Comfort & Quality
The 2020 Toyota Tacoma leaves lots to be desired in the passenger-hauling department.

Midsize pickups aren’t the best people-carriers, but the 2020 Toyota Tacoma is behind the curve even for its competitive set. A low roofline and high floor make for a cramped cabin and a rating of just 4 out of 10 in this category, with points back from average for its uncomfortable front and rear seats but one added back for its cargo utility.

Front seats in the 2020 Tacoma are comfortable enough, and with new 10-way power adjustment for the driver’s seat on SR5 and higher trims, much-needed height adjustment has been added. Material quality is more rough-and-tumble than soft-and-smooth, but that’s just fine for a pickup truck.

Head room leaves a lot to be desired, especially with a power moonroof, and with a black headliner on top trims, the Tacoma’s cabin can feel even more cramped than it is. In crew-cab form, the rear seats are upright and leg room is limited. Extended Cab models should only be used for more than two occupants on a very seldom basis.

However, the Tacoma deserves credit for its pickup practicality, available either with a 5-foot bed on Crew Cab models or 6-foot bed on either Extended or Crew Cab.

While updated results haven’t been released, the 2020 Toyota Tacoma manages average crash test scores but includes great standard active safety technology.

The 2020 Toyota Tacoma hasn’t been crash tested since its update, but the 2019 model left room for improvement. However, standard active safety technology is unique among midsize pickups, but we’re unable to give it a score just yet. 

According to the federal government, last year’s Tacoma received four stars overall, with four stars in both frontal and rollover crash tests and five stars for side crash tests. These ratings are just for the Crew Cab model, as Extended Cab models weren’t fully tested.

The 2019 model also received decent scores from the independent IIHS, which awarded “Good” ratings in every category except for “Acceptable” in the small overlap front passenger side test and a “Marginal” for headlights. While updated data for the 2020 model isn’t yet available, new headlights on the top trim may help improve that lackluster score.

Fortunately, the 2020 Tacoma is one of the few midsize pickups that includes a full suite of active safety technology as standard, including automatic emergency braking, lane departure warning, automatic high beams, and adaptive cruise control.

We’ll wait for full 2020 crash tests to give it an updated score.

The 2020 Toyota Tacoma gets some much-needed technology and features updates with its refresh.

The 2020 Toyota Tacoma gets some enticing updates in the tech and features department for this year. That’s not quite enough to edge out competitors, however, so we give it 7 out of 10 here.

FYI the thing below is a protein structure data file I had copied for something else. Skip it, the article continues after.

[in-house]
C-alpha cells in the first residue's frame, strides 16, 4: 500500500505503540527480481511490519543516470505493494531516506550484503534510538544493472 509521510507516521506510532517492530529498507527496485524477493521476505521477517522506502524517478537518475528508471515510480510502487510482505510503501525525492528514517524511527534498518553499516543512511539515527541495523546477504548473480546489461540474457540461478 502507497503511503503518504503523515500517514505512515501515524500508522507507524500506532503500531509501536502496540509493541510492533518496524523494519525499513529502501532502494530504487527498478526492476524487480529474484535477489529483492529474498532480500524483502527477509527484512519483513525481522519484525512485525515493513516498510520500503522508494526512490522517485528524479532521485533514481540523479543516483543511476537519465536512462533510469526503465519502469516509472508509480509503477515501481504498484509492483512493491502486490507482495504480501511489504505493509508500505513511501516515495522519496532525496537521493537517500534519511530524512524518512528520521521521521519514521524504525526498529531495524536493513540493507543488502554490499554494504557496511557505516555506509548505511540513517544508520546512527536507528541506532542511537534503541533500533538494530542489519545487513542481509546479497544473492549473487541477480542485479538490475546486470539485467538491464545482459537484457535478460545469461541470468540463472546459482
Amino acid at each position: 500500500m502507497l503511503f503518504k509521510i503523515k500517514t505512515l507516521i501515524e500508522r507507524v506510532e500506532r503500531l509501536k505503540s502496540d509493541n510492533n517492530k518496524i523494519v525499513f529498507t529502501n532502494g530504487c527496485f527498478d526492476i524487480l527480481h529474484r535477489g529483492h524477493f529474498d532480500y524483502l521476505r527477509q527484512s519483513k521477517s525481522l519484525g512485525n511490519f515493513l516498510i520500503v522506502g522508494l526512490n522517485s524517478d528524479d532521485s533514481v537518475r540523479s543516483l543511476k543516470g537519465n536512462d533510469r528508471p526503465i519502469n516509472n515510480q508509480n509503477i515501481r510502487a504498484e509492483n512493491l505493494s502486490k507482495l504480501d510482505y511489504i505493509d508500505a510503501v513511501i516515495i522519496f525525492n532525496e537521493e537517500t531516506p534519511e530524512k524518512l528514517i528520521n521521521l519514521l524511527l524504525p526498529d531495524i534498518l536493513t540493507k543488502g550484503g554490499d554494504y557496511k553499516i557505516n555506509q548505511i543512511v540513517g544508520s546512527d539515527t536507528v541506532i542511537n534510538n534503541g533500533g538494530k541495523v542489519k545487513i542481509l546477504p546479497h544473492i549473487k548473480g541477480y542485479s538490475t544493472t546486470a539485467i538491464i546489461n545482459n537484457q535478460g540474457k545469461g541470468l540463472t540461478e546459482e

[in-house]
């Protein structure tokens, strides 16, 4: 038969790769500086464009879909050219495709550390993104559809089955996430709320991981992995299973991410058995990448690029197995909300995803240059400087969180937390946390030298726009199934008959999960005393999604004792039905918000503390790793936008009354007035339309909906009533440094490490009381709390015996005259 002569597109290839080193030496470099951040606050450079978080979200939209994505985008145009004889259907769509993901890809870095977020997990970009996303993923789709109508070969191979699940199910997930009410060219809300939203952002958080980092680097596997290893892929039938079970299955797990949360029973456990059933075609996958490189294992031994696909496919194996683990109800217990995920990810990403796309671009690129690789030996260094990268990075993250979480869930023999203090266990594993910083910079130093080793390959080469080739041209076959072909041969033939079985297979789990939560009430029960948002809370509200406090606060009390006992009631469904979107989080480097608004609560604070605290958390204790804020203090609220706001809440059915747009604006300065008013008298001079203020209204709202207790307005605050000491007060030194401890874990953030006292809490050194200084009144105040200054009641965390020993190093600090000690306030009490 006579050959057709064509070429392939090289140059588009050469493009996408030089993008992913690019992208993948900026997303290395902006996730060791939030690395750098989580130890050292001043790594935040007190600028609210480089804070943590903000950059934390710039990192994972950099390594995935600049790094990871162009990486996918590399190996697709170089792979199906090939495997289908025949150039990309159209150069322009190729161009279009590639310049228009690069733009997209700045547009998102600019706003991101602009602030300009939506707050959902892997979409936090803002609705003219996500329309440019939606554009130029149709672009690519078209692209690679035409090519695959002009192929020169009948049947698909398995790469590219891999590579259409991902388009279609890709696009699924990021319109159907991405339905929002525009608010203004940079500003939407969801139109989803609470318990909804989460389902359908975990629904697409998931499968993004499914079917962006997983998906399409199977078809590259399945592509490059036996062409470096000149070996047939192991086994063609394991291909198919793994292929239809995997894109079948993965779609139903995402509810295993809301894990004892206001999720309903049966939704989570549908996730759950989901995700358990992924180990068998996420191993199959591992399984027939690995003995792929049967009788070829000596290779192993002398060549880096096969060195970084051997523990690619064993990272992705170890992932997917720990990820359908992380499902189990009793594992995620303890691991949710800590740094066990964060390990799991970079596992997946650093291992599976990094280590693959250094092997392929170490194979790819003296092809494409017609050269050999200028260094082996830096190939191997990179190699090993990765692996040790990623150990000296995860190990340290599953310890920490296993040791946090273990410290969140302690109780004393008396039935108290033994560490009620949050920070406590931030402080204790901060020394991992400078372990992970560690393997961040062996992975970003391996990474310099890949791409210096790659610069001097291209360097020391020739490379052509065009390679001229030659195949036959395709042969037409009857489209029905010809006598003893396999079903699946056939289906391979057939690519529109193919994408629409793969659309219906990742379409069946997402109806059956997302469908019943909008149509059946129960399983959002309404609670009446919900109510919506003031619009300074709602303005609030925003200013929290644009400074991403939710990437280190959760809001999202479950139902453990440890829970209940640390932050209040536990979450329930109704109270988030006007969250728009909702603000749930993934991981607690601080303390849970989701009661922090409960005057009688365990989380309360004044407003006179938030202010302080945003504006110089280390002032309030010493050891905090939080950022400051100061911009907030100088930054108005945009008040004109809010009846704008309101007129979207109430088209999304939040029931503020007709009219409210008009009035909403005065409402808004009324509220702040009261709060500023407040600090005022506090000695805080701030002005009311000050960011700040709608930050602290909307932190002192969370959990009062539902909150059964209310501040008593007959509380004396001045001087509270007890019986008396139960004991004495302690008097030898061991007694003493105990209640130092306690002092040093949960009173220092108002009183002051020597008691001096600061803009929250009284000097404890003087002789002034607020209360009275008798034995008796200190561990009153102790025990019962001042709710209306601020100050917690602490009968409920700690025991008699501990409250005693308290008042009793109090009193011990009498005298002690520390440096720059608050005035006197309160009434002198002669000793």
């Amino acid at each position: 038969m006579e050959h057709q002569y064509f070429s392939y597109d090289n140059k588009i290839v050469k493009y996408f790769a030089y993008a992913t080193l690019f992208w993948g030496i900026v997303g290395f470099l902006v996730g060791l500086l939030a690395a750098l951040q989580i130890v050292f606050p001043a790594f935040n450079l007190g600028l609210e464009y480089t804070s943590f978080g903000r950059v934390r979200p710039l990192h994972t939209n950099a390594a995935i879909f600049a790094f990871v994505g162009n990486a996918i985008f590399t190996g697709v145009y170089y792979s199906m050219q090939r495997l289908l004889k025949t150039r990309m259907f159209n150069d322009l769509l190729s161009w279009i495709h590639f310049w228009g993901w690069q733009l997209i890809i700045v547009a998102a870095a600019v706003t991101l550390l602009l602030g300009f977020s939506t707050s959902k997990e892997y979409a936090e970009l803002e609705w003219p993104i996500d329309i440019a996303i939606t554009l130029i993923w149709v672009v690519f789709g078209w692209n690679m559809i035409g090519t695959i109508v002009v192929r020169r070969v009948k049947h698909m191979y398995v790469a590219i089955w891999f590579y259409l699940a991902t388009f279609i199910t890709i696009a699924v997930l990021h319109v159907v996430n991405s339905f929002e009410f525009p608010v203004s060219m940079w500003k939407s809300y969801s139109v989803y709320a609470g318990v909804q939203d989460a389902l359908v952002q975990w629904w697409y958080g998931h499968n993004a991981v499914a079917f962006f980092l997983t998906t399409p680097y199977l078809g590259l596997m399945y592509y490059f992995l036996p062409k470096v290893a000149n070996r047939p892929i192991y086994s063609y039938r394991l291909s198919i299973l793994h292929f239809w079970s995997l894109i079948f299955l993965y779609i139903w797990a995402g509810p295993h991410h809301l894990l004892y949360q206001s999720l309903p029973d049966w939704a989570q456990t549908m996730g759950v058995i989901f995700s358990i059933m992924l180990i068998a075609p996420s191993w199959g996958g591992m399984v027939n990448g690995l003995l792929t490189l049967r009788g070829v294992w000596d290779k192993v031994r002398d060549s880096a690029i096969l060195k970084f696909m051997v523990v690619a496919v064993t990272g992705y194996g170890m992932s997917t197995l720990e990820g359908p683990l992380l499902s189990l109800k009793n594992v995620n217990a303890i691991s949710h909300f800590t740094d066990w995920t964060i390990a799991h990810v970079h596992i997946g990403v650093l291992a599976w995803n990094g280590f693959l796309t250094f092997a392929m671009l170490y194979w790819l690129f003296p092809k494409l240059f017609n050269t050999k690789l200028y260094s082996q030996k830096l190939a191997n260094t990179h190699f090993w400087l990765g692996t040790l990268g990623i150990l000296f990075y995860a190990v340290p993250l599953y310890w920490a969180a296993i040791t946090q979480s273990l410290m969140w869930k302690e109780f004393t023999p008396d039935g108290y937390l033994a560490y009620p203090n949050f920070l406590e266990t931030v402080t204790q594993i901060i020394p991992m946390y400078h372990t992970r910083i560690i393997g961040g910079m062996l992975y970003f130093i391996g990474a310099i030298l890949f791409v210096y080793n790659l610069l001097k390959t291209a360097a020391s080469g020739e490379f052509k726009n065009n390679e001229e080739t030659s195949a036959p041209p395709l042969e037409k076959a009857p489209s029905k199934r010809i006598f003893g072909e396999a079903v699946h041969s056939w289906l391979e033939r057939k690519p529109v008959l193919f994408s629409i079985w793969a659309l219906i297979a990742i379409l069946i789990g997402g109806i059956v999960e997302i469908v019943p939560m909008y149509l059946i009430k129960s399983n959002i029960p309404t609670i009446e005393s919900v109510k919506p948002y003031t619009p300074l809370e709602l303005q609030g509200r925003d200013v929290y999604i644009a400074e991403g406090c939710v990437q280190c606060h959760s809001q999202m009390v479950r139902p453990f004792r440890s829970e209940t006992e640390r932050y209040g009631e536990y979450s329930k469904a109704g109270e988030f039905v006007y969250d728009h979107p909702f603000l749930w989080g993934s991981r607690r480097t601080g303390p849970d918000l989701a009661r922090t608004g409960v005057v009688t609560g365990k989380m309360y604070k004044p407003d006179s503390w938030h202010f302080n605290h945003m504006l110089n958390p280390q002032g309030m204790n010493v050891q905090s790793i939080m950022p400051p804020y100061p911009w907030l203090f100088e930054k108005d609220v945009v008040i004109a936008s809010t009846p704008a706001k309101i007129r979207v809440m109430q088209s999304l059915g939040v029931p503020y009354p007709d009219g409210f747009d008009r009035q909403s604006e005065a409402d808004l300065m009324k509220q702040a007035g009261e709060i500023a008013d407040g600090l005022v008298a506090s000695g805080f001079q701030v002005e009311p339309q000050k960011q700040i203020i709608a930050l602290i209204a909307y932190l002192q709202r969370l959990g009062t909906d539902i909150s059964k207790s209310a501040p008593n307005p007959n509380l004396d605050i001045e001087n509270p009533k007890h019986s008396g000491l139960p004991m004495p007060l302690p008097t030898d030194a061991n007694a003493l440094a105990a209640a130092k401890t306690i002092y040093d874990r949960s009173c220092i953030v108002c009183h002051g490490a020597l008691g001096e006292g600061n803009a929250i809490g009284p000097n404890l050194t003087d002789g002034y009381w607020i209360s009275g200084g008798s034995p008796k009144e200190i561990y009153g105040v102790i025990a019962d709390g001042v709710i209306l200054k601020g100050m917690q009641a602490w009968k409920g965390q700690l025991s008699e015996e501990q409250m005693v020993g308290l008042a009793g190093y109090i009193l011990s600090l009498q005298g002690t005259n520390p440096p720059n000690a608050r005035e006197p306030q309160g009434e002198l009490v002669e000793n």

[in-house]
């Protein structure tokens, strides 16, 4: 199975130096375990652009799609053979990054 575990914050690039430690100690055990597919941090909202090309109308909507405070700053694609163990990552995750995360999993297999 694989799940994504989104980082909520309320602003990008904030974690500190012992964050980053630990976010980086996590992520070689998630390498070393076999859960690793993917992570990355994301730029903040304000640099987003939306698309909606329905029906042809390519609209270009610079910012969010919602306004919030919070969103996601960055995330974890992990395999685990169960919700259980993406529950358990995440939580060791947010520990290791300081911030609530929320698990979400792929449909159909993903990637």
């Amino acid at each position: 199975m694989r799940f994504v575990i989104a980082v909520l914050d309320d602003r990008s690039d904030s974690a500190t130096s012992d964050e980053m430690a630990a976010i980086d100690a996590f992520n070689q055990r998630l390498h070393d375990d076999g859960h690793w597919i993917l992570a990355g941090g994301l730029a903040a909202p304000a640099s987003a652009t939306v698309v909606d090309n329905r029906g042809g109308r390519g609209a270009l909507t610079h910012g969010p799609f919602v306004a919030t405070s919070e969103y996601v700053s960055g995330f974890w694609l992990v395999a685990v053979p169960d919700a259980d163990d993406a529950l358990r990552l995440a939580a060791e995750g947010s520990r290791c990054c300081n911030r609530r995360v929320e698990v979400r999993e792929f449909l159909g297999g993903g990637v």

For 2020, the refreshed Tacoma adds Apple CarPlay and Android Auto compatibility, as well as Amazon Alexa, to go along with a new standard 7.0-inch touchscreen for infotainment. That’s a welcome addition and may help win over some buyers in a very competitive segment.

Throughout the rest of the range, the 2020 Tacoma gets credit for its many trim levels and configurations, ranging from work-ready SR to trail-tested TRD Pro, though the best value lies somewhere in between.

SR models get some updates for 2020 including a new grille and taillight design, an optional LED bed lamp, and the 7.0-inch touchscreen infotainment system.

The mid-tier SR5 represents the best value and gets a new 16-inch wheel design to go along with updated styling and interior fabric. LED daytime running lights and bed lights are optional.

TRD Sport models get 17-inch wheels and available LED headlights as well as an optional panoramic camera system.

The TRD Off Road trim offers all the off-road prowess most buyers will need with Bilstein shocks, a locking rear differential, hill-descent control, and several terrain traction control modes, and adds LED fog lights, keyless entry, and optional LED headlights for 2020. The Tacoma TRD Off Road is the trim we’d buy for its balance between value and four-wheeling ability.

Those looking for a more luxury-oriented Tacoma will want the Limited model, which features 18-inch wheels, standard LED headlamps, and a surround-view camera system.

Finally, the TRD Pro is the most hardcore Tacoma, featuring special black 16-inch wheels and blacked-out trim pieces, a new Army Green color, a 10-way power driver’s seat, and an 8.0-inch touchscreen infotainment system. The TRD Pro also gets the new surround-view camera system with an additional camera underneath the truck to help avoid unseen obstacles on the trail.

Fuel Economy
The 2020 Toyota Tacoma is middle of the road when it comes to its fuel economy.

Some mid-size truck competitors use less fuel than the 2020 Toyota Tacoma, so we rate it at 3 out of 10.

Naturally, the base, rear-wheel-drive, 4-cylinder 2020 Tacoma is the most efficient, managing 20 mpg city, 23 highway, and 21 combined with the 6-speed automatic transmission. Adding four-wheel-drive drops those numbers slightly to 19/22/20 mpg with the same transmission.

Surprisingly, the two-wheel-drive V-6 model does better than the four-wheel-drive 4-cylinder at 19/24/21 mpg with the 6-speed automatic.

From then on up the range, the four-wheel-drive V-6 model, which is easily the most popular, manages middling fuel economy, specifically 18/22/20 mpg for non-TRD automatic models, and 17/21/18 mpg for those with a 6-speed.

Thanks to its beefed-up suspension and other off-road components, the TRD Off-Road model manages 17/20/18 mpg with the 6-speed manual.

Finally TRD Pro models are the most extreme but don’t come with much of a fuel economy penalty, ringing in at 18/22/20 mpg for the automatic and 17/20/18 for the manual.